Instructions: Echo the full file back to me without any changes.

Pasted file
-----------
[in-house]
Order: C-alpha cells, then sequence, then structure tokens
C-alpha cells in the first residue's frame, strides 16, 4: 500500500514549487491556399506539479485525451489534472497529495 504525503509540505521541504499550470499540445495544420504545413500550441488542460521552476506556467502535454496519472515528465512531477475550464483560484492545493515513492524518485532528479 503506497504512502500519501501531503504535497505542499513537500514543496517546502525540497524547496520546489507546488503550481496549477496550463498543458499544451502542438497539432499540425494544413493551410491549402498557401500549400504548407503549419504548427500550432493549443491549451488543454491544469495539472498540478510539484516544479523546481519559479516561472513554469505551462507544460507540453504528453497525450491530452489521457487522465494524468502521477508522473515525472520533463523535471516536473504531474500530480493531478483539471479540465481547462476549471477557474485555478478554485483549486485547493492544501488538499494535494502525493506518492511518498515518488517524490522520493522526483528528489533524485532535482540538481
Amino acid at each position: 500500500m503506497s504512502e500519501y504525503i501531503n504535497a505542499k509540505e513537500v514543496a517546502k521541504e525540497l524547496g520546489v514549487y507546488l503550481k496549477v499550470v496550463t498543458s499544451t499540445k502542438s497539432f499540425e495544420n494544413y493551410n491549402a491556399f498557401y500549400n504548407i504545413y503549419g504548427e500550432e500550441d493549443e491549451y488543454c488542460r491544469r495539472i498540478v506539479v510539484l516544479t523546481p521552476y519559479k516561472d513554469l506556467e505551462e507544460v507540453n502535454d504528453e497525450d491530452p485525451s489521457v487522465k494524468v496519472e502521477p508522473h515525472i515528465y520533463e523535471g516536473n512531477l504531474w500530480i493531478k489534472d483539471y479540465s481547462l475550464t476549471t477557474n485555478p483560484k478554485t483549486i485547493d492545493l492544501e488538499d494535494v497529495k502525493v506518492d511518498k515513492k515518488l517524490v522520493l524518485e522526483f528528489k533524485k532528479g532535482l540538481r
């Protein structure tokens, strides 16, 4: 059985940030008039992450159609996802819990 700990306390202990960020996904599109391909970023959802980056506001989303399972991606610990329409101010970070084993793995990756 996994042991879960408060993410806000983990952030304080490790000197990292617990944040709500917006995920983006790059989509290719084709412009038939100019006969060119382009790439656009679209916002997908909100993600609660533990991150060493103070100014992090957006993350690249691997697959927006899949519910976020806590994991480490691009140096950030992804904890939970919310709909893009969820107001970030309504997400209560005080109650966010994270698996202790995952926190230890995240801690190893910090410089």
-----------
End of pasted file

[in-house]
Order: C-alpha cells, then sequence, then structure tokens
C-alpha cells in the first residue's frame, strides 16, 4: 500500500514549487491556399506539479485525451489534472497529495 504525503509540505521541504499550470499540445495544420504545413500550441488542460521552476506556467502535454496519472515528465512531477475550464483560484492545493515513492524518485532528479 503506497504512502500519501501531503504535497505542499513537500514543496517546502525540497524547496520546489507546488503550481496549477496550463498543458499544451502542438497539432499540425494544413493551410491549402498557401500549400504548407503549419504548427500550432493549443491549451488543454491544469495539472498540478510539484516544479523546481519559479516561472513554469505551462507544460507540453504528453497525450491530452489521457487522465494524468502521477508522473515525472520533463523535471516536473504531474500530480493531478483539471479540465481547462476549471477557474485555478478554485483549486485547493492544501488538499494535494502525493506518492511518498515518488517524490522520493522526483528528489533524485532535482540538481
Amino acid at each position: 500500500m503506497s504512502e500519501y504525503i501531503n504535497a505542499k509540505e513537500v514543496a517546502k521541504e525540497l524547496g520546489v514549487y507546488l503550481k496549477v499550470v496550463t498543458s499544451t499540445k502542438s497539432f499540425e495544420n494544413y493551410n491549402a491556399f498557401y500549400n504548407i504545413y503549419g504548427e500550432e500550441d493549443e491549451y488543454c488542460r491544469r495539472i498540478v506539479v510539484l516544479t523546481p521552476y519559479k516561472d513554469l506556467e505551462e507544460v507540453n502535454d504528453e497525450d491530452p485525451s489521457v487522465k494524468v496519472e502521477p508522473h515525472i515528465y520533463e523535471g516536473n512531477l504531474w500530480i493531478k489534472d483539471y479540465s481547462l475550464t476549471t477557474n485555478p483560484k478554485t483549486i485547493d492545493l492544501e488538499d494535494v497529495k502525493v506518492d511518498k515513492k515518488l517524490v522520493l524518485e522526483f528528489k533524485k532528479g532535482l540538481r
């Protein structure tokens, strides 16, 4: 059985940030008039992450159609996802819990 700990306390202990960020996904599109391909970023959802980056506001989303399972991606610990329409101010970070084993793995990756 996994042991879960408060993410806000983990952030304080490790000197990292617990944040709500917006995920983006790059989509290719084709412009038939100019006969060119382009790439656009679209916002997908909100993600609660533990991150060493103070100014992090957006993350690249691997697959927006899949519910976020806590994991480490691009140096950030992804904890939970919310709909893009969820107001970030309504997400209560005080109650966010994270698996202790995952926190230890995240801690190893910090410089």